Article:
Well, this is my one hundredth blog post. I have blogged on all sorts of stuff over the last year and a bit: writing, books, popular culture, the 70s and 80s, Feminism, my town. And often I just randomly mind-dump.
Today’s post has a little of most of these things.
I am waiting for my copy of Hilary Mantel’s Bring up the Bodies, the follow-up novel to the astounding Booker winning Wolf Hall. Both novels deal with the story of Thomas Cromwell, aka Alistair Campbell with an Axe (I blogged about this some time ago.).
Wolf Hall finished with Anne Boleyn in the ascendancy at court; we all know what her fate will be in this second novel. Not good.
Anne Boleyn, Henry VIII’s second wife, must be one of the best known female historical figures, with so many films made and books written about her. She has intrigued and fascinated generations.
I was in London recently with my daughter for a hospital appointment. Afterwards, as a ‘treat’, I dragged her to the National Portrait Gallery, knowing she would eventually appreciate seeing the Tudor portraits. The iconic Anne Boleyn painting wasn’t there. It has been undergoing urgent restoration but the upshot of this is that it is now believed to have been painted shortly after Anne’s death, so is probably a good likeness.
As for Anne herself, she remains an enigma. She was undoubtedly charismatic, intelligent and ambitious with great faith and courage. But she was also fighting for her life, knowing she held a precarious position, used and manipulated by the men around her. It is remarkable that we are still intrigued with Anne Boleyn’s story hundreds of years later. I can’t wait to read Mantel’s fictionalised version of events.
But for me, I will always think of her as she was in the film Anne of the Thousand Days (1969) which I saw as a child on the telly in the 70s. Richard Burton was a superb, yet obvious choice for King Henry, but I was really moved by Genevieve Bujold in the title role. I loved the premise – sadly untrue – that Anne made a last minute deal with Henry who came to visit her in the Tower: her life in exchange for her daughter Elizabeth to hold her claim to the throne. The tragic irony is that Henry’s overwhelming desire for a son was completely misplaced. His younger daughter Elizabeth was to become one of England’s greatest, longest-reigning monarchs.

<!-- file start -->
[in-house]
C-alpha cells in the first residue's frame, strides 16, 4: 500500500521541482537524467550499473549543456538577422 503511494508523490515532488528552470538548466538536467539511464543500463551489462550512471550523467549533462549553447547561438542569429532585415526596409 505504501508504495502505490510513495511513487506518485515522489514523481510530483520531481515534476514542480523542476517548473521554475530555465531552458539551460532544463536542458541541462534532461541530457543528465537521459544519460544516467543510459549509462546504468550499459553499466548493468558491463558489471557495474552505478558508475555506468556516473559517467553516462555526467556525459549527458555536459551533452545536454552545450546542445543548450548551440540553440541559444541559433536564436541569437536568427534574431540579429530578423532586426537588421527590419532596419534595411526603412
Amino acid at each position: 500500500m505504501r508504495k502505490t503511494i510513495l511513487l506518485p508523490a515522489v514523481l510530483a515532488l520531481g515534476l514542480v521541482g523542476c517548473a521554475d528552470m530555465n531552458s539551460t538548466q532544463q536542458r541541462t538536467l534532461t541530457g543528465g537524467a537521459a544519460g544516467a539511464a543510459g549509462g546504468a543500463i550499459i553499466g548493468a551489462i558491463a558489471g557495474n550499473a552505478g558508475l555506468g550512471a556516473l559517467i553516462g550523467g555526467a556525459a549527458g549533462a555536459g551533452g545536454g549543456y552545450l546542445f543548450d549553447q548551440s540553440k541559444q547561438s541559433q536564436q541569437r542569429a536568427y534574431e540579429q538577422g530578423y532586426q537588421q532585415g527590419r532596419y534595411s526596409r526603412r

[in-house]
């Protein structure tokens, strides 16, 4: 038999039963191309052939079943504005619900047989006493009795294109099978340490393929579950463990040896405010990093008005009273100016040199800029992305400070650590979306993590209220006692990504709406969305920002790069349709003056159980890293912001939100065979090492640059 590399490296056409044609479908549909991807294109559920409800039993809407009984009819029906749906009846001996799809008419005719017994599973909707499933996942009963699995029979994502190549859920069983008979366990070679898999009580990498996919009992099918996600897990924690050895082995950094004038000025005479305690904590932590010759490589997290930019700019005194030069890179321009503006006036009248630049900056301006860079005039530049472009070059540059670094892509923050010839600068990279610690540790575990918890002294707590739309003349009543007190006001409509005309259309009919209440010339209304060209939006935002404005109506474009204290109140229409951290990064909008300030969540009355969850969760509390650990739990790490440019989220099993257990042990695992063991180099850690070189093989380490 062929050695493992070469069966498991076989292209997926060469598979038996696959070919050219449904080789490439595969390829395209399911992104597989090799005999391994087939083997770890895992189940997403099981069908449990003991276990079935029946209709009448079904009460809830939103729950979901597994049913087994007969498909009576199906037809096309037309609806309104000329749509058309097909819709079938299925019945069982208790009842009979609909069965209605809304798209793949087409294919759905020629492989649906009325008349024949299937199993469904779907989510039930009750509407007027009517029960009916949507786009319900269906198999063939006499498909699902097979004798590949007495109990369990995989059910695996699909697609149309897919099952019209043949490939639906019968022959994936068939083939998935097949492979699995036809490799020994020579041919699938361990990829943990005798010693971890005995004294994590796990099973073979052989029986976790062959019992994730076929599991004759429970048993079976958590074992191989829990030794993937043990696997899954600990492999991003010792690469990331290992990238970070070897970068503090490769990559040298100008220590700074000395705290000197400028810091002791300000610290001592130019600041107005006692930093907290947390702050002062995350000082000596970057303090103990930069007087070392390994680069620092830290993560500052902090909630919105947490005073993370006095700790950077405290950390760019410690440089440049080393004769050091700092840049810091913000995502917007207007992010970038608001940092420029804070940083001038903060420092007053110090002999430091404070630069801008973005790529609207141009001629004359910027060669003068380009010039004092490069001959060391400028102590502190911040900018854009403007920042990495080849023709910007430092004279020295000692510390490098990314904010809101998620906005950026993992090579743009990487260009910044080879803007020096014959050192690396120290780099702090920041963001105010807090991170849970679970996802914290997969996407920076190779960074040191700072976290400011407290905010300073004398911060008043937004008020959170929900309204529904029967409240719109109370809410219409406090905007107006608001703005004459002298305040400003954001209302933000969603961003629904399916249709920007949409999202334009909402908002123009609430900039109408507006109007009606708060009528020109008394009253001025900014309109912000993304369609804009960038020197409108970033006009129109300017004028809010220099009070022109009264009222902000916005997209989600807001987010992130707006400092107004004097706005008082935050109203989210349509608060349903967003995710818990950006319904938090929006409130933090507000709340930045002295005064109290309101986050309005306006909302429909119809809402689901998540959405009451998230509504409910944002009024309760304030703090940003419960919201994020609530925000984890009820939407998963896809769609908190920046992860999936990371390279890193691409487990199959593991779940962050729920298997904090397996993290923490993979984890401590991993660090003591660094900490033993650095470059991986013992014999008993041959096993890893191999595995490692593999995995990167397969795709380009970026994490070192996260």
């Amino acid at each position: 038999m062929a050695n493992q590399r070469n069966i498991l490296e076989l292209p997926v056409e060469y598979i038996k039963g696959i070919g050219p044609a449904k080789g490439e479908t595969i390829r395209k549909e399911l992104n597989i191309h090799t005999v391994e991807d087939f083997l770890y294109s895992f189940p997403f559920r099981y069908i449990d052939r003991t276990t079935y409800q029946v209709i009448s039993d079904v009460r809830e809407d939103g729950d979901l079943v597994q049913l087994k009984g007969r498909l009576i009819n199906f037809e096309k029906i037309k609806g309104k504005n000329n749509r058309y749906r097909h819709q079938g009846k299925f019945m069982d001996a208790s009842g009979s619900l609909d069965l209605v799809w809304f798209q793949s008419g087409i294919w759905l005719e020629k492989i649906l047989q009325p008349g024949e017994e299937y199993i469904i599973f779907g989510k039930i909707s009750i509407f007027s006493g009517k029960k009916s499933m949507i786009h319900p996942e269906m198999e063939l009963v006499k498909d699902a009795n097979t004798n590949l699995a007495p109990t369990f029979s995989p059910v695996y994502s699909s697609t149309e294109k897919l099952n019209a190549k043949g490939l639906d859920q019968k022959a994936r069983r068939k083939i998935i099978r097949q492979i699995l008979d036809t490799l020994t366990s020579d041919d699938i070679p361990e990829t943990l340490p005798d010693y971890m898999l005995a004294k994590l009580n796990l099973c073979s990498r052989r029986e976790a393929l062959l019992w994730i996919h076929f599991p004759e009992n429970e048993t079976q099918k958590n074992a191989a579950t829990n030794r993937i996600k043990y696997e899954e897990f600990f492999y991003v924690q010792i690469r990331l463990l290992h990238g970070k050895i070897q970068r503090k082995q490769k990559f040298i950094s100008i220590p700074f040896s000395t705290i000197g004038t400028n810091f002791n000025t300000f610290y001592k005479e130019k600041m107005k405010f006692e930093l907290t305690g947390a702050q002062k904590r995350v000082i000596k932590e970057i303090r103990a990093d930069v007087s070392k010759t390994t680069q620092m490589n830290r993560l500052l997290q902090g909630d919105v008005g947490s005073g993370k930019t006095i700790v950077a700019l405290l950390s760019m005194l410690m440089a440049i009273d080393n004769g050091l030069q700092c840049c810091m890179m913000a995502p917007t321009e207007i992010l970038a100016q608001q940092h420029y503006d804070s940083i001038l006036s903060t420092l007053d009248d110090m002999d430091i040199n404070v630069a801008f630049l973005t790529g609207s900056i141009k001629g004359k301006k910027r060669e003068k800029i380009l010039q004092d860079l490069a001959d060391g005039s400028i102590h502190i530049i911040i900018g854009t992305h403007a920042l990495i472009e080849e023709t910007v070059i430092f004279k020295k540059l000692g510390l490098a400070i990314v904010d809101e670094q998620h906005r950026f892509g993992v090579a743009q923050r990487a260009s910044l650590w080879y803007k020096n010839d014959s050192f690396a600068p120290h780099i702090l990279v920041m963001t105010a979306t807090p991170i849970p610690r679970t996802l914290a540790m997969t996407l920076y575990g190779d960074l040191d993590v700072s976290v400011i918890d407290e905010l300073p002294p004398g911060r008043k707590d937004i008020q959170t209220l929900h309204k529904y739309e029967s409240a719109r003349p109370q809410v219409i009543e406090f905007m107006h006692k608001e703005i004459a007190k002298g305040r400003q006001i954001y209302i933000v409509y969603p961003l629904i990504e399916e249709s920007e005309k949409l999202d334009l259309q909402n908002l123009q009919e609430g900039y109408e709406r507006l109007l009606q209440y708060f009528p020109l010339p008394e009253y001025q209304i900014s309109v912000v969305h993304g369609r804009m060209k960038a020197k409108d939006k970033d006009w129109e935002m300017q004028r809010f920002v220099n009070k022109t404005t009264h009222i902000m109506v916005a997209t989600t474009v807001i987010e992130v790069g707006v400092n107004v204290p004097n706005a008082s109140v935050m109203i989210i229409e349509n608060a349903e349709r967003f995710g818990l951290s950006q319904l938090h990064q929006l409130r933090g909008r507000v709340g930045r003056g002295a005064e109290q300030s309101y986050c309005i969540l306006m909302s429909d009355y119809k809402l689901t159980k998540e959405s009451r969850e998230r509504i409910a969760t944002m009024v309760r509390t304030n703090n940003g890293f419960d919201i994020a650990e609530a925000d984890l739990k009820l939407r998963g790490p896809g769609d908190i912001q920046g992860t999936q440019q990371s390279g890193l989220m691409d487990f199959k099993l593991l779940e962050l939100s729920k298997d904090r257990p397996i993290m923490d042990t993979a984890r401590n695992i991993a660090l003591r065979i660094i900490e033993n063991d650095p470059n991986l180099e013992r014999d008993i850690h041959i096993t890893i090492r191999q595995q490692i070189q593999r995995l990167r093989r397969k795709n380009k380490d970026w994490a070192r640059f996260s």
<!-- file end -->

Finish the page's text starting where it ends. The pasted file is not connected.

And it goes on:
If you watch this clip of the execution scene, you will notice her look at Cromwell (played by Greek-Canadian actor John Colicos of Star Trek fame), right before the French executioner does the bloody deed. And if you ever get the chance to watch the whole film, look out for Elizabeth Taylor in an uncredited cameo…
I am a member of Exeter Writers and as a spin-off, a member of Exeter Writers Book Group. We met yesterday to discuss Hilary Mantel’s Wolf Hall and for once we were all in agreement: it is a triumph of a book. Whatever your views on historical fiction – how far can the novelist go in characterisation, the blurring of fact and fiction, research versus imagination - this is a novel that brings alive this key period in the Tudor dynasty, with freshness and surprise.
We came a bit late to the party, I know. Amongst many glittering prizes and shortlistings, Wolf Hall won the Man Booker in 2009. It was on my list of to-read books and so I was delighted when it was chosen by a member of our book group; I actually needed the motivation to read the 600 plus pages as I am a lightweight when it comes to novel length (if you see what I mean).
And yes, I got confused from time to time with the notorious ‘he’ thing but this did in effect slow me down, forcing me to go back over the text and gain something deeper. This novel works on so many levels but what I liked the most was Mantel’s use of viewpoint and tense. By having this very close third person narrator (the ‘he’ thing) and using the present tense, we are there in the thick of it, spinning and weaving and ducking and diving with Cromwell. We know as a modern reader how this will end; we have the benefit of history on our side. But none of the characters share our knowledge. Henry has no idea he will end up with six wives. Anne Boleyn does not know that her slim neck will be sliced from her once-adored body by a French swordsman. No one has the first inkling that Baby Elizabeth, with her tufts of red hair, will one day become an icon of English monarchs. Maybe only Cromwell suspects how his fate will pan out and makes hay while the sun shines.
Historian David Starkey has referred to Cromwell as ‘Alastair Campbell with an axe.’ Mantel sets out to show him in a more sympathetic light and succeeds as the reader can’t help but warm to him. His lowly violent childhood, his sense of humour, his love for his family and friends, his experience and memory, these traits all combine to make another portrait of Cromwell, one we have never been shown before. Thomas More has always been held up as the good one. Indeed, at my school, a convent, we had four houses, each named after a Catholic martyr. (I was in More.) In Mantel’s retelling, Thomas More comes across as sinister and stubborn and as the eternal enemy of Cromwell and the Reformation.
Now I’m looking forward to the next installment and will not be put off by the length of it. Not since Ray Winston’s cockney Henry VIII have I been so excited. Especially as Mantel has hinted that we may be in for a surpise. Though one thing’s for certain: Cromwell will come a cropper.
What goes up must go down.